Terry Gilliam is to be held up as the leading proponent of successful use of time travel in movies having demonstrated the two most satisfying approaches. In ‘Time Bandits’ time travel is a device used to propel the characters to eras and situations easily recognisable to the audience. The result is a series of circumstantial vignettes through which the audience are led unquestioningly thanks to a shared suspension of disbelief encouraged by the fantastical nature of the story. This approach is an extension of the culture shock device in which a character is set in a particular time and place not their own and the story revolves around their interaction with the people and environments of that time. For example Mark Twain’s ‘A Connecticut Yankee in King Arthur’s Court’ or Jean Marie-Poire’s ‘Les Visiteurs’, itself undoubtedly influenced by Gilliam. Another very successful sci-fi example of the culture shock movie is ‘Star Trek IV: The Voyage Home’. Star Trek as we know it today has a relentlessly anal approach to plotting time travel stories, inevitably involving pointless techno babble about Moebius Loops and tertiary subspace manifolds. Generally the writers paint themselves into a corner and use a watered down version of the Morphail Effect to get them out of it, none of which is a fraction as entertaining as seeing an uncomfortably girdled Captain Kirk admonishing a San Francisco driver with a ”double dumb ass on you!”

In Gilliam’s completely contrasting ‘Twelve Monkeys’ the device drives the plot rather than serves it. A prisoner from a dystopian future is sent to the past to investigate the causes of a virus responsible for wiping out the majority of human life on the planet. Due to mistakes in the sending process he is sent back numerous times but tends to suffer similar events each time leading to confused and at times delirious interactions with his surroundings. Gilliam abandons any attempt at nerdish explanations of technology, instead the film is thoughtful and philosophical, leaving the audience entangled within the intricacies of the circular narrative and displaced chronology of the story rather than trying to figure out just what the hell a Minksowskian Block universe is. A very similar approach was used successfully in Christopher Nolan’s ‘Memento’ in which time travel is not an issue but the audience is taken through a narrative structure that works in reverse a la Harold Pinter’s ‘Betrayal’. Unlike Pinter’s 1983 movie Nolan’s central character Leonard is cast adrift in time due to his memory difficulties and for the audience the result is similar to that of ’12 Monkeys’. It requires a second watch at least to even begin to unravel the story and sequence of events.

So on the one-hand good time travel movies are popcorn fodder for pure entertainment, ‘Back to the Future’, ‘Bill and Ted’ or ‘The Terminator’ series. On the other hand a more serious and considered approach to the thorny issues of time and paradox succeeds when our brains are engaged as well as our emotions but we are still spared technological obfuscation, for example ’12 Monkeys’ or ‘Donnie Darko’. It's a shame in many ways that I hadn't seen A Sound of Thunder before I wrote this back in 2006. It is a terrific example of how half-arsery and cheesy film-making can use time travel concepts to make supremely entertaining garbage. I recommend it most highly and you can find a great overview at Scott Telek's Cinema de Merde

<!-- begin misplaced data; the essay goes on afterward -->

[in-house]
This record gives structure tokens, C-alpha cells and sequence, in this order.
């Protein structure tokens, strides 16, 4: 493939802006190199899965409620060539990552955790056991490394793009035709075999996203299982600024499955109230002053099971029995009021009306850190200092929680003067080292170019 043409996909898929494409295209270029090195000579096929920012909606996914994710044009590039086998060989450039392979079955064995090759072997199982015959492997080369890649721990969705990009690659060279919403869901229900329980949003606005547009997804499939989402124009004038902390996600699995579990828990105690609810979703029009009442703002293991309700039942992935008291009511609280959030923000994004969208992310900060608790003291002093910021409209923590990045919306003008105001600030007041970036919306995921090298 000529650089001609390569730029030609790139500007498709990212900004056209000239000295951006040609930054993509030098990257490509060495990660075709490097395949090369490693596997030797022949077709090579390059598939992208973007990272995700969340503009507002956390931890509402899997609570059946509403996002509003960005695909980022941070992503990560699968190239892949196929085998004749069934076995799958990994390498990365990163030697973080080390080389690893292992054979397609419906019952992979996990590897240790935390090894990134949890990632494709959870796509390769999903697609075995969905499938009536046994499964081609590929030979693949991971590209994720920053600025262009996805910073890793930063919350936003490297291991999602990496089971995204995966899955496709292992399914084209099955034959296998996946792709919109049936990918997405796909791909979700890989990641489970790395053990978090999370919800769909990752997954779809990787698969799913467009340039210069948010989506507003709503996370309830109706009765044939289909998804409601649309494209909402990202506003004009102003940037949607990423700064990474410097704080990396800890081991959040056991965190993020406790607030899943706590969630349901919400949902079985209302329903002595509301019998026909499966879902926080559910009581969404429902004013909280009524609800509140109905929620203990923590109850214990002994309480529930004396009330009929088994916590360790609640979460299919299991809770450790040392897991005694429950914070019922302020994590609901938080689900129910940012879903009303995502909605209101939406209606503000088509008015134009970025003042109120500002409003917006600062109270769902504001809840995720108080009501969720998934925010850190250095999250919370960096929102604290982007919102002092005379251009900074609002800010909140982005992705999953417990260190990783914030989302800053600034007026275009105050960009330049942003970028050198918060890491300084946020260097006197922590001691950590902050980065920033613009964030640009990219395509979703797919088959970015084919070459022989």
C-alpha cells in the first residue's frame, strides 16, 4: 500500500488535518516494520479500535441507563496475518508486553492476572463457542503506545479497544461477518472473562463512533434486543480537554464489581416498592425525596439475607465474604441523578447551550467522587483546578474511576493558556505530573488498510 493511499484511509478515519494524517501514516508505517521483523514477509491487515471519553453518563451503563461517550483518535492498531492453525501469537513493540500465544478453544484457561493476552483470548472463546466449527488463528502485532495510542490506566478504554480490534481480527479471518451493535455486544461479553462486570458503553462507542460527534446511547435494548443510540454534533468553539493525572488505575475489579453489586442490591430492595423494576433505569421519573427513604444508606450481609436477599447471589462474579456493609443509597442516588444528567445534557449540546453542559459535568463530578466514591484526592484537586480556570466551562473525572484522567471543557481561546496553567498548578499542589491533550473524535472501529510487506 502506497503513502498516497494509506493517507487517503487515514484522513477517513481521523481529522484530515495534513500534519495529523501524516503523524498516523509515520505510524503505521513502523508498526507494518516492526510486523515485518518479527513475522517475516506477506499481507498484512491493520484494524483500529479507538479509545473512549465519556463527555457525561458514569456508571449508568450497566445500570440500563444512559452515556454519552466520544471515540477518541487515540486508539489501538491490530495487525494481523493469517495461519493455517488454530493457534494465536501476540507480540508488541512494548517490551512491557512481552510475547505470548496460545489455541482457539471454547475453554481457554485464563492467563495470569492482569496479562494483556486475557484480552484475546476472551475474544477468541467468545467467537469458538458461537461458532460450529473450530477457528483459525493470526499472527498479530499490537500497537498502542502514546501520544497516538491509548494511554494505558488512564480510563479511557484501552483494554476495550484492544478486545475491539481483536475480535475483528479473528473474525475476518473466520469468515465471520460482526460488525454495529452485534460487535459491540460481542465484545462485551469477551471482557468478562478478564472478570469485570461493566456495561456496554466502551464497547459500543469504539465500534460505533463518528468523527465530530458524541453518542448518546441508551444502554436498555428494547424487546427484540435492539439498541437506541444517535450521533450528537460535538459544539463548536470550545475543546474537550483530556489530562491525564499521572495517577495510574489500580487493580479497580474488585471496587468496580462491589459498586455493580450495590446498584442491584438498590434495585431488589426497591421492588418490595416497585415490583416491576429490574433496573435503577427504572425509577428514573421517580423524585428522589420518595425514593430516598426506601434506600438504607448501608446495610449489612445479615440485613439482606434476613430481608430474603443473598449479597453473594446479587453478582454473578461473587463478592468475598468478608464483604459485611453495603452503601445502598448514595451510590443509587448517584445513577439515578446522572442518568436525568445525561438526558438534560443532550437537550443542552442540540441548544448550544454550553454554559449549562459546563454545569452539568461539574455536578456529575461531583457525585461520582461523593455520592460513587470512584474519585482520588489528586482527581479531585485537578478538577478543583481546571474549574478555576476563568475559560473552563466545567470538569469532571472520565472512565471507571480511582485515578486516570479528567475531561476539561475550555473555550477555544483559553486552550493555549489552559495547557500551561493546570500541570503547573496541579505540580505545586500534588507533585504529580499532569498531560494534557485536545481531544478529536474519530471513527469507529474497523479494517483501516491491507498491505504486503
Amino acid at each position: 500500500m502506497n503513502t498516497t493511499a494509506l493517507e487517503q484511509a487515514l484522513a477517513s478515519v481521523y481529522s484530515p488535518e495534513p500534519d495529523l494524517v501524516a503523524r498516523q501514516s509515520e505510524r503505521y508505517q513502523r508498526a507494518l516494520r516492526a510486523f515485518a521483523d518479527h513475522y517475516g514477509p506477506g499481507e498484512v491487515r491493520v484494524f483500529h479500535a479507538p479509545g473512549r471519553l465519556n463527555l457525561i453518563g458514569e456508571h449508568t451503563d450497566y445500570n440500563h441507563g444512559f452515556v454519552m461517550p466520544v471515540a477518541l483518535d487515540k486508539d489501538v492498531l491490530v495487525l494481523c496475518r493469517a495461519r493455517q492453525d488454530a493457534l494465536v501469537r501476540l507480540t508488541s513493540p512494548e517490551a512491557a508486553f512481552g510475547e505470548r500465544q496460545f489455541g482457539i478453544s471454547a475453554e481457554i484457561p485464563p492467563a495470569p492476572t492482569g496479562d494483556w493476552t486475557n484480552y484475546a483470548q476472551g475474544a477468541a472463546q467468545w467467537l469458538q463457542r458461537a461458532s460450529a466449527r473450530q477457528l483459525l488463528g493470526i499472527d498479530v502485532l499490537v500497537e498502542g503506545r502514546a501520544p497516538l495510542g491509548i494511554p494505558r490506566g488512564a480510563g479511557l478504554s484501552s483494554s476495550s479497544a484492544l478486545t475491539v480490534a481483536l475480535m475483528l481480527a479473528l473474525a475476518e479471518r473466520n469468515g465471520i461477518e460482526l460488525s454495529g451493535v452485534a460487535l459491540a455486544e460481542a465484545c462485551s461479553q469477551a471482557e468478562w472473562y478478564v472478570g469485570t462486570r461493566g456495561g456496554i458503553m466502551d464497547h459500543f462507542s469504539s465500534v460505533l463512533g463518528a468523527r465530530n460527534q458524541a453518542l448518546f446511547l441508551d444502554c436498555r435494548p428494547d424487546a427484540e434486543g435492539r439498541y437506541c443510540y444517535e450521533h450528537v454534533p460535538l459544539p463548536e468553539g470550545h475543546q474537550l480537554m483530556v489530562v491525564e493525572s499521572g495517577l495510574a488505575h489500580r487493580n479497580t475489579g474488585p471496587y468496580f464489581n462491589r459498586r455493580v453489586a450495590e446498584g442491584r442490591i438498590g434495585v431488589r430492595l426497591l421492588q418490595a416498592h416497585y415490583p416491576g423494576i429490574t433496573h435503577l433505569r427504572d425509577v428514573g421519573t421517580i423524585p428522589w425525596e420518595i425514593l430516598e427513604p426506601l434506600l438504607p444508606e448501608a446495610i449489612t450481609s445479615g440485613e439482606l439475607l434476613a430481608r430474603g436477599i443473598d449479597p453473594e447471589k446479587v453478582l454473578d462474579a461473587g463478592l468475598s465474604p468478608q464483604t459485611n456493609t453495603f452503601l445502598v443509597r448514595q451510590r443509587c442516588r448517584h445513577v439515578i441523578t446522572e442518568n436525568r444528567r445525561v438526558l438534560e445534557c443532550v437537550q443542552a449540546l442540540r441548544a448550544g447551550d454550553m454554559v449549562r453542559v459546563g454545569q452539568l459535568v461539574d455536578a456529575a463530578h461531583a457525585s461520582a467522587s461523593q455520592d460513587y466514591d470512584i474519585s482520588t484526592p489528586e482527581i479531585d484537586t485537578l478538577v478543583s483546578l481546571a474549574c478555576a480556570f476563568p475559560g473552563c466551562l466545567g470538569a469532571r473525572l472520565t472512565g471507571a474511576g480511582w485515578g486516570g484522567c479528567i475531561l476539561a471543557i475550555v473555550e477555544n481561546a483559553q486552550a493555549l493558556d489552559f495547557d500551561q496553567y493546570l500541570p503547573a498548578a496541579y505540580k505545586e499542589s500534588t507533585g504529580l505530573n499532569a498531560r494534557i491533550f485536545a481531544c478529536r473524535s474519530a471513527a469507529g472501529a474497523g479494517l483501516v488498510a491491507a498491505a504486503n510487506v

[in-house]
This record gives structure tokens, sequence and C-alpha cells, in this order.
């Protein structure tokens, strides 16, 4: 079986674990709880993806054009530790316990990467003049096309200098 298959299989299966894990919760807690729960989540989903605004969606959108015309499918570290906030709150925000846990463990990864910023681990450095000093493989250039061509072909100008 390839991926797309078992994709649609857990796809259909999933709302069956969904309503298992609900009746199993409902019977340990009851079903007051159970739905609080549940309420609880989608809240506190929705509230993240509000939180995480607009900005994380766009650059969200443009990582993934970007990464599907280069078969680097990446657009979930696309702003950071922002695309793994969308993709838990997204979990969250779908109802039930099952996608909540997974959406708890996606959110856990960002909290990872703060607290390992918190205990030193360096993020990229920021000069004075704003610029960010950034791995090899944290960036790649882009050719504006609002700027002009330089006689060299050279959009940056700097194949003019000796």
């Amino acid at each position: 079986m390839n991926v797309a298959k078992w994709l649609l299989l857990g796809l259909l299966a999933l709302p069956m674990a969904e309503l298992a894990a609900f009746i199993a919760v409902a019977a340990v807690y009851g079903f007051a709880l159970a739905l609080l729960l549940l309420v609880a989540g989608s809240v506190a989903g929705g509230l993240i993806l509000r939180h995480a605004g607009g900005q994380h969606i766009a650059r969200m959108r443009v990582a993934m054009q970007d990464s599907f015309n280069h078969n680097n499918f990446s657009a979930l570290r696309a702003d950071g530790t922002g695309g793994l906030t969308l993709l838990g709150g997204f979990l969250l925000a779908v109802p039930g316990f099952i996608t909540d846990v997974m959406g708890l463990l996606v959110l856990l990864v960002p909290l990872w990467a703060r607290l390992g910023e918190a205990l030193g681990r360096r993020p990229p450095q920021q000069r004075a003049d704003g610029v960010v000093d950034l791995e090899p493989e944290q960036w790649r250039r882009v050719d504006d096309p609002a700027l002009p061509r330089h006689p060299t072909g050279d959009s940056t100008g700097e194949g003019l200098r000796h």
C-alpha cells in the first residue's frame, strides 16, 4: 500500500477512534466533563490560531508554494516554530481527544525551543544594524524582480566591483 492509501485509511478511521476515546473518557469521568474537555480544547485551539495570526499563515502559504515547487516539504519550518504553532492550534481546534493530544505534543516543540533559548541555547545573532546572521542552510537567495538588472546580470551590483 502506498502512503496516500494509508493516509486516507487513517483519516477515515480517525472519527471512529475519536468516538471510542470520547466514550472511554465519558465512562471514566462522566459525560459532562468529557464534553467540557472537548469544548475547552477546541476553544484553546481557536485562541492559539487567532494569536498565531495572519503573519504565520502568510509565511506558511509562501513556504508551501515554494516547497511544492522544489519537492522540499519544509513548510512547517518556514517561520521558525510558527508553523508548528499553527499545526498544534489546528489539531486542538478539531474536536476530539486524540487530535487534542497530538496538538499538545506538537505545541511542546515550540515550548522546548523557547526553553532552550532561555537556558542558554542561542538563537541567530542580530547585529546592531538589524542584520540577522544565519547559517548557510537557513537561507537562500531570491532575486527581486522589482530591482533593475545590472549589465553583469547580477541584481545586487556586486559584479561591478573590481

However there has always been a niche available for a cranial approach to the problem of time travel and it would appear to have arrived in the form of the independent film ‘Primer’.
Made for the insanely paltry sum of $7,000 by writer/director/cinematographer/composer/producer/star/editor Shane Carruth, ‘Primer’ won the Grand Jury Prize at Cannes and the Alfred P. Sloane feature film prize at Sundance in 2004. It makes sense that this was how the movie came into being, the creation of an auteur working with miniscule funds, as there is no chance in hell that a studio would ever bankroll something so unique. The plot of ‘Primer’ concerns the most intricate examination of temporal causality ever committed to film in fictional form. It’s confusing, infuriating and totally compelling.

Four young engineers and fledgling entrepreneurs pass their spare time building error-checking devices and are aware of being close to a leap of innovation. Two of the friends, Abe and Aaron, discover that the effects of a strange field generated by an experimental machine in Aaron’s garage provide the key to a limited time travel device. Unlike HG Wells’ time machine their device can only travel back to the time at which it was turned on and the user must spend as much time in the machine as they wish to go back. Abe and Aaron rapidly recognise the possibilities the machine affords them to make fortunes on the stock market but as they become more ambitious so they become more distrusting of each other’s intentions. The outcome is a befuddling, densely layered examination of causality and human frailty as greed becomes the overriding force behind Aaron’s increasingly calculated actions. The lack of budget ironically works in ‘Primer’s favour as the largely wooden acting genuinely conjures up the appearance of engineers stiffly discussing obscure concepts and the spare visual style concentrates the viewers’ attention on the dialogue, in which the majority of the detail lays.

If you fail to get past the first half hour with your brain intact then you may as well give up and go and watch ‘Timeline’ but if you persevere and get to the end you’ll find yourself watching it again and again as you attempt to answer the question for our age…

If Schrodinger’s cat had a time machine, might he not be in the box at all?